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Repatha & Praluent: A Tale Of Two Rivals...


Rivalry is the life of trade, and it makes for some of the most compelling stories. The pharma industry, one of the fastest-growing economic sectors, too is dotted with many rivalry stories.

Let us take you through the battle between Praluent and Repatha, two cholesterol-lowering drugs that belong to the same class known as PCSK9 inhibitors.

Praluent, developed by Sanofi (SNY) and Regeneron Pharmaceuticals Inc. (REGN), was approved by the FDA on July 24, 2015, while Repatha, developed by Amgen Inc. (AMGN), received FDA approval on August 27, 2015.

However, in Europe, Repatha was the first to receive the regulatory nod - i.e. on July 21st, 2015 while Praluent was approved on September 28, 2015.

The recommended starting dose of Praluent is 75 mg administered subcutaneously every 2 weeks or alternatively 300 mg every 4 weeks (monthly) for patients who prefer less frequent dosing. The recommended subcutaneous dosage of Repatha is either 140 mg every 2 weeks or 420 mg once monthly.

Repatha and Praluent work by blocking PCSK9 (proprotein convertase subtilisin/kexin type-9), a liver-derived protease enzyme. This enzyme controls the number of low-density lipoprotein receptors, which help to regulate blood cholesterol levels.

Any mutation in PCSK9 reduces LDL receptor levels in the liver, leading to high levels of LDL cholesterol. Therefore, by blocking PCSK9's ability to work, Repatha and Praluent make more receptors available to get rid of LDL cholesterol from the blood and, as a result, lower LDL cholesterol levels. Since lowering LDL cholesterol reduces the incidence of cardiovascular disease, Repatha and Praluent garnered a lot of attention while in clinical development itself.

However, at the time of approval, the cardiovascular outcomes trials on the two PCSK9 drugs were underway, and a clear picture about the drugs' ability to prevent heart attack and stroke was not known then.

Even before the two drugs were approved, Amgen had filed a patent infringement suit against Sanofi and Regeneron in October 2014.

In March 2016, a jury ruled that two of Amgen's patents on Repatha were valid. Following the patent win, Amgen urged the U.S District Court in Delaware to block the marketing and sale of Sanofi/ Regeneron's Praluent. Over the course of the litigation, there were counter appeals by Sanofi/ Regeneron to reverse the March jury verdict.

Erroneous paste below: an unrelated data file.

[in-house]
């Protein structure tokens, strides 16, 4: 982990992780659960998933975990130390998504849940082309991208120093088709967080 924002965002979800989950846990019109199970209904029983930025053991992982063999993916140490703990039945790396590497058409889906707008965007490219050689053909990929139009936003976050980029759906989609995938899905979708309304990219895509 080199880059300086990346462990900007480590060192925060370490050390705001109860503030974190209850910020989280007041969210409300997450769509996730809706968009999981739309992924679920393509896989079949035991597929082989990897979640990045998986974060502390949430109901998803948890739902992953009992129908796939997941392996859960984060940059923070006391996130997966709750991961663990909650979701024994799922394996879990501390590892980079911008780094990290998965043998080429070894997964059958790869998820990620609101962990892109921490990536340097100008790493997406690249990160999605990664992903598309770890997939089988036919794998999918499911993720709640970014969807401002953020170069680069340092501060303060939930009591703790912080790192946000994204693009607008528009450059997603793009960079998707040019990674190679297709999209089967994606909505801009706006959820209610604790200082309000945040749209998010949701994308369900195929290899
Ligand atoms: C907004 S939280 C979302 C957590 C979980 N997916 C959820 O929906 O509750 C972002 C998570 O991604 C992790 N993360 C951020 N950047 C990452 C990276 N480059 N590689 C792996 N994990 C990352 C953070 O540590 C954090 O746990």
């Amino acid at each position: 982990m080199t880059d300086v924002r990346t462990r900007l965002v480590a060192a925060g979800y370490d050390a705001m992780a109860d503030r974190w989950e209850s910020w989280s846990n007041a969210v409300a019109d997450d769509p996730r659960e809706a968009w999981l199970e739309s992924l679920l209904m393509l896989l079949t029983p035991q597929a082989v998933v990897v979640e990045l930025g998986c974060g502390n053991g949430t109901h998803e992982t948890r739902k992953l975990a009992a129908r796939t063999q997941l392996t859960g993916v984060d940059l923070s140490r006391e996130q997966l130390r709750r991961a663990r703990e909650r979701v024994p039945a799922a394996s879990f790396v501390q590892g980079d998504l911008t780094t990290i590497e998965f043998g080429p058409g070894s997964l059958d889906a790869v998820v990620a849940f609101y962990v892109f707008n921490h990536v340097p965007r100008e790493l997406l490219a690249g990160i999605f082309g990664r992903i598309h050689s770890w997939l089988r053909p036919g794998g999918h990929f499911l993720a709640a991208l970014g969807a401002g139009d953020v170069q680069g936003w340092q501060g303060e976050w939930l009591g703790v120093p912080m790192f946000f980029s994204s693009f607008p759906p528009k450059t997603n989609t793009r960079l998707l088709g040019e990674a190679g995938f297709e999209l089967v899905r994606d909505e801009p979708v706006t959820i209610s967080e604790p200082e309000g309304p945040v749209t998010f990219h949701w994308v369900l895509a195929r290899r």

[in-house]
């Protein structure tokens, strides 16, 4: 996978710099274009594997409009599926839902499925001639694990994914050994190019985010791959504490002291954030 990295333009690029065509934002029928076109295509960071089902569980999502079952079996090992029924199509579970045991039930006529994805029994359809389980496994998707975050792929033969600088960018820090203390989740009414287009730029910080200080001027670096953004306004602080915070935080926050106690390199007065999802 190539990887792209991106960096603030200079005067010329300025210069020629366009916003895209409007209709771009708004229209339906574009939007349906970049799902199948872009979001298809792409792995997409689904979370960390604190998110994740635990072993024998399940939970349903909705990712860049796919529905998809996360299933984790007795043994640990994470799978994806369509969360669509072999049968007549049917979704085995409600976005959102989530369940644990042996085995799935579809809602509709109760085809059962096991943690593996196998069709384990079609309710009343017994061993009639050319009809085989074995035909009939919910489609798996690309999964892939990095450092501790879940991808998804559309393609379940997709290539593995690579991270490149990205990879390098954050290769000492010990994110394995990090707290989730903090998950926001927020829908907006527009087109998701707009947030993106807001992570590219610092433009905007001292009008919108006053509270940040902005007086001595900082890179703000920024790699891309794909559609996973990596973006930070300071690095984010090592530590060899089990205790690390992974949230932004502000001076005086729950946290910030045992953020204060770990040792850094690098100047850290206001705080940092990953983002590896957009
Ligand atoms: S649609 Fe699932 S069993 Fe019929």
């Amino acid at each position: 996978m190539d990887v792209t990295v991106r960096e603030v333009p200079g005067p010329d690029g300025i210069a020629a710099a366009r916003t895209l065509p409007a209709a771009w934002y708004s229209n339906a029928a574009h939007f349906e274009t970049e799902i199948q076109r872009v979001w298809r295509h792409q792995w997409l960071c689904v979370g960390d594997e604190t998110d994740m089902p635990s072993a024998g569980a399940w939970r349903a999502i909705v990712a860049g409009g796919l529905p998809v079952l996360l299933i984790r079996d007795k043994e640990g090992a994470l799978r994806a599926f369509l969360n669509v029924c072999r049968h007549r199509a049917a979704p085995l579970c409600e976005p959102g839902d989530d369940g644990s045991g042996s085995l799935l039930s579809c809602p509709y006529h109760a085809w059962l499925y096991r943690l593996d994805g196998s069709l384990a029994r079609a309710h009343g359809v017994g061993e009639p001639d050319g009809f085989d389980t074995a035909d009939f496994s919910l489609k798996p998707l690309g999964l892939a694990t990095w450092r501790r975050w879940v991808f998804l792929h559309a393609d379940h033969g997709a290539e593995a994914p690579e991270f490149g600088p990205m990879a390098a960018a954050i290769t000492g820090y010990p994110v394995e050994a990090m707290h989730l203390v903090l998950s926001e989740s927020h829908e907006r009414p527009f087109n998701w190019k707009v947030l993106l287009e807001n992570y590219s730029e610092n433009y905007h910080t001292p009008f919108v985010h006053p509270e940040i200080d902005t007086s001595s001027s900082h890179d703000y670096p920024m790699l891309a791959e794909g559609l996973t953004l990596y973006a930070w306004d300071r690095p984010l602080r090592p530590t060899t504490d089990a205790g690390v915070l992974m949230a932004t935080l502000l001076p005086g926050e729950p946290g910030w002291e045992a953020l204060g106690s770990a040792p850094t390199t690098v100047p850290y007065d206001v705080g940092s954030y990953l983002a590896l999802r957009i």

In January of this year, Delaware federal judge Sue Robinson ruled in favor of Amgen, banning the marketing, selling or manufacturing of Praluent in the U.S. for 12 years. But the ban didn't come into effect immediately as the judge gave Sanofi and Regeneron 30 days time to appeal the verdict, which meant that the ban was to come into effect from February 21st, 2017.

But, following the defendants' petition to stay the order pronounced by Judge Sue Robinson, a federal appeals court suspended the permanent injunction on February 8, 2017, allowing Sanofi /Regeneron to continue with the sale of Praluent, pending their appeal.

More good news for Sanofi /Regeneron followed - with an Appellate Court, on October 5, 2017, ordering a new trial and vacating the permanent injunction in the ongoing patent case regarding Praluent.

Now, let's talk about outcomes...

As the bitter patent dispute has been boiling over, the sparring rivals have been providing an update on their respective cholesterol drug trials.

Last November, Sanofi/Regeneron announced that their cardiovascular outcome study with Praluent, known as ODYSSEY OUTCOMES, will continue as planned, based on the recommendation of an independent Data Monitoring Committee (DMC) after it completed a second pre-specified interim analysis.

Amgen released the final results from Repatha cardiovascular outcomes study, known as FOURIER, in March of this year.

The FOURIER study was designed to evaluate whether treatment with Repatha in combination with statin therapy compared to placebo plus statin therapy reduced cardiovascular events. The trial involved 27,564 patients with cardiovascular disease and LDL cholesterol levels 70 mg/dL or higher on statin therapy. The median duration of follow-up in this trial was 2.2 years.

According to the study results, the Repatha arm was associated with a 15 percent reduction in the risk of extended major adverse cardiac events (MACE) composite, i.e., the primary endpoint. The MACE included hospitalization for unstable angina, coronary revascularization, heart attack, stroke or cardiovascular death.

Repatha also reduced the risks of heart attack, stroke and coronary revascularization by 27%, 21%, and 22%, respectively compared to placebo. However, when individual outcomes were examined, Repatha had no effect on cardiovascular death by itself.